The rabbit is an increasingly popular pet and when you realize how adorable, intelligent and fun they are, you can easily understand why! But did you know that just like cats and dogs, they need a lot of freedom?

Oh yes! Just like other animals, the rabbit can live freely in the house and can be taught not to chew and to be clean in the litter box. It is even possible to teach him tricks like bringing back a small stick or giving a paw. He is not a boring animal, far from it. He likes to play and be in your company.

Contrary to what one might believe, the rabbit is not part of the rodent order. As it has 6 incisors, and not just 2, it is a member of the order of lagomorphs, just like hares and pikas.



Hay should be offered at all times and freely. Hay regulates the gastrointestinal system and improves normal tooth wear. Good quality hay must contain a high fiber content (> 30%). Timothy hay meets this criteria. Alfalfa hay (except for babies under 6 months) should be avoided since it contains a high level of calcium, which promotes the formation of sand and stones in the urinary system.

Feed is part of the rabbit's diet, but should always be offered in limited quantities (except for young animals under 6 months). A rabbit that eats too much feed will be more predisposed to becoming overweight. Most feeds sold in pet stores are based on alfalfa, containing too much calcium. A feed based on timothy hay is preferable for an adult rabbit (over 6 months). It must be kept in mind that hay remains the primary food in the rabbit's diet.

Vegetables can be given in large quantities, but they must be introduced gradually to avoid digestive upset. The best vegetables are fibrous, dark-colored leafy ones.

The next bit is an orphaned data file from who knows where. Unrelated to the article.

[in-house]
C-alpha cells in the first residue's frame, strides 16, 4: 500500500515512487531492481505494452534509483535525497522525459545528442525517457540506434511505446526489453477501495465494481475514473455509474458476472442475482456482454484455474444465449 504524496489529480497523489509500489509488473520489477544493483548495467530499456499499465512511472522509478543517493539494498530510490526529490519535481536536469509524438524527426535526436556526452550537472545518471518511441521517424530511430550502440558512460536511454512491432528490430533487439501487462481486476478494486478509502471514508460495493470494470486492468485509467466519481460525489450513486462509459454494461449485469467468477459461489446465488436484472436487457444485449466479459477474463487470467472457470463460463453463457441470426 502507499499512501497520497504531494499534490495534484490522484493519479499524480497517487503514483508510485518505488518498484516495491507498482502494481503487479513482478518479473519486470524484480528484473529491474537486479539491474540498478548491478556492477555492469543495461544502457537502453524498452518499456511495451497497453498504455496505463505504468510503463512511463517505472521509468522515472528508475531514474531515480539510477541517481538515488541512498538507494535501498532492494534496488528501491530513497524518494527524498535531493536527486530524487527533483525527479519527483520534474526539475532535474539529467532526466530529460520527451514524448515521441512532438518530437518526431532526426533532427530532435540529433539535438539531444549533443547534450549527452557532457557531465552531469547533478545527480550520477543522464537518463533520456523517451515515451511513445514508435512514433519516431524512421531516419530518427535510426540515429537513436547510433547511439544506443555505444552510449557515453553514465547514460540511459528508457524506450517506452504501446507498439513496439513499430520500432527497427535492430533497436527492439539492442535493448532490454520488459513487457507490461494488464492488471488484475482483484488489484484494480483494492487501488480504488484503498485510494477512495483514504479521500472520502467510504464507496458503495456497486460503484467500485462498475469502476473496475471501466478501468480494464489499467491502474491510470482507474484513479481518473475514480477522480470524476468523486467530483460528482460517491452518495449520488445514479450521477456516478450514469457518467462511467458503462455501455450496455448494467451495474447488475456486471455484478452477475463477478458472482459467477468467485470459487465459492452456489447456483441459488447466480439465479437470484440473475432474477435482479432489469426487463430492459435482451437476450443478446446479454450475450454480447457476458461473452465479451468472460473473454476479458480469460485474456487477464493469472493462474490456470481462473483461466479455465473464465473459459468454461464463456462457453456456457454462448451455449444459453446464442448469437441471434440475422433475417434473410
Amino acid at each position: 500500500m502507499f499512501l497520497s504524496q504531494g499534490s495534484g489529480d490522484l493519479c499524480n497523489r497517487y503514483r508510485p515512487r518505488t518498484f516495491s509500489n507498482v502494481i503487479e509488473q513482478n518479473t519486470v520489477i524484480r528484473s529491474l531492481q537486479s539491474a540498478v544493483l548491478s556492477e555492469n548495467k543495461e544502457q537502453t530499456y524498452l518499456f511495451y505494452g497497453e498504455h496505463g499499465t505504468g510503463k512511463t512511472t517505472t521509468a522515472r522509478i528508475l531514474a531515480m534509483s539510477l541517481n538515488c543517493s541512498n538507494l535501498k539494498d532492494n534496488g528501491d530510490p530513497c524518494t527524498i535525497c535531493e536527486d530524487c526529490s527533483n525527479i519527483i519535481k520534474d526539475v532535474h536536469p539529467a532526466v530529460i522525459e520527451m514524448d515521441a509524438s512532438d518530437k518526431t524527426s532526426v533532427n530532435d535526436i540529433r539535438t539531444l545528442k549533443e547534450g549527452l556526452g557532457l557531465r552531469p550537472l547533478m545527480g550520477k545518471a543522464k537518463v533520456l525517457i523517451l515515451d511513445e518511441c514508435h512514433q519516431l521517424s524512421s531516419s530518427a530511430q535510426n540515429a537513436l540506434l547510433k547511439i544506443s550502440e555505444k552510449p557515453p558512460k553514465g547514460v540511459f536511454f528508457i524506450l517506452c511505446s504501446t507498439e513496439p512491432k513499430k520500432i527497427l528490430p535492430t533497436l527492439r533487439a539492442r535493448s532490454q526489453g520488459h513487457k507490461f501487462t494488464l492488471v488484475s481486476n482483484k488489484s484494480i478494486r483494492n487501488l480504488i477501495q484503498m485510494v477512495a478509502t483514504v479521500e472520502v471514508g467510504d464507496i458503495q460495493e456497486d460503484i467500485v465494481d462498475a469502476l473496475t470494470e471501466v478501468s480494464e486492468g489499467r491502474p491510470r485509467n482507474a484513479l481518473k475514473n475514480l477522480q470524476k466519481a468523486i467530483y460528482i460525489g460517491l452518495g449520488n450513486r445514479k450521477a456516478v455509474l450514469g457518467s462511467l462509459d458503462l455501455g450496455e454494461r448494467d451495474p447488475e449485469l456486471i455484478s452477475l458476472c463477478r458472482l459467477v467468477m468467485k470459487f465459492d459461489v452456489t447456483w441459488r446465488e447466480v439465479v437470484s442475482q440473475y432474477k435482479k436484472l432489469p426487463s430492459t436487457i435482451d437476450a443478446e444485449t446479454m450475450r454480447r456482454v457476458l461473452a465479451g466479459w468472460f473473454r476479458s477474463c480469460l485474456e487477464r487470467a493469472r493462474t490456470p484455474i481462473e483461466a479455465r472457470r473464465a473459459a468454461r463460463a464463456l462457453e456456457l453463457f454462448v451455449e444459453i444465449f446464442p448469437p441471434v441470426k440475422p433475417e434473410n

For example: celery with their foliage, endive, parsley, coriander, zucchini, snow peas, dandelion or clover leaves (be careful with insecticides), romaine lettuce, dark lettuce. Avoid iceberg lettuce, it is toxic.
Consult the list of vegetables on the Marguerite & Cie website at the following address:

If you want to offer fruit (apples, bananas, grapes, etc.), the quantity offered should not exceed 5% of the diet.

The water must be changed every day to provide fresh water for the bunny.

Mixed seeds, corn, nuts and dried fruits are NOT part of a good diet, they contain too much starch and not enough fiber. They predispose to obesity and harm the proper functioning of the gastrointestinal system. Also avoid sweet and salty treats, chocolate, legumes, pasta and cereals.


The rabbit needs a lot of freedom and he is not happy if he is constantly cooped up. Think of it as his bedroom and not as his home. In fact, don’t consider it at all. Think of a pen as his home when he is resting. Avoid cages at all costs ! He needs freedom.

Once trained not to break, your rabbit can easily live freely in the house. However, certain precautions should be taken, such as hiding electrical wires and ensuring that plants are out of reach. We can provide the rabbit with toys that it can chew on so that it does not damage our property. At the bottom of the rabbit's pen, you can place a mat or towel for more comfort. The rabbit's pen should be located in a cool place, as rabbits are susceptible to heat stroke. Consult here a very complete section from our partner concerning the effects of the cage on the rabbit.

To complete the layout of the pen, you can add a small bed like those for dogs and small suitable toys. Rabbits love hiding places. It is good to provide them with safe wood or hay if they want to chew them. Please note that adoption requests for a rabbit that will live in a cage will be automatically refused. We favor pens and freedom or semi-freedom.

Here are some good examples of enclosures:


Rabbits can be litter-trained. It is best to place the litter box in the corner where the rabbit is used to doing its business. Litter should not consist of cedar shavings (toxic to the liver) or pine or aspen. Wood shavings are often dusty and predispose to respiratory problems. A litter made from hardwood pellets without resin is ideal.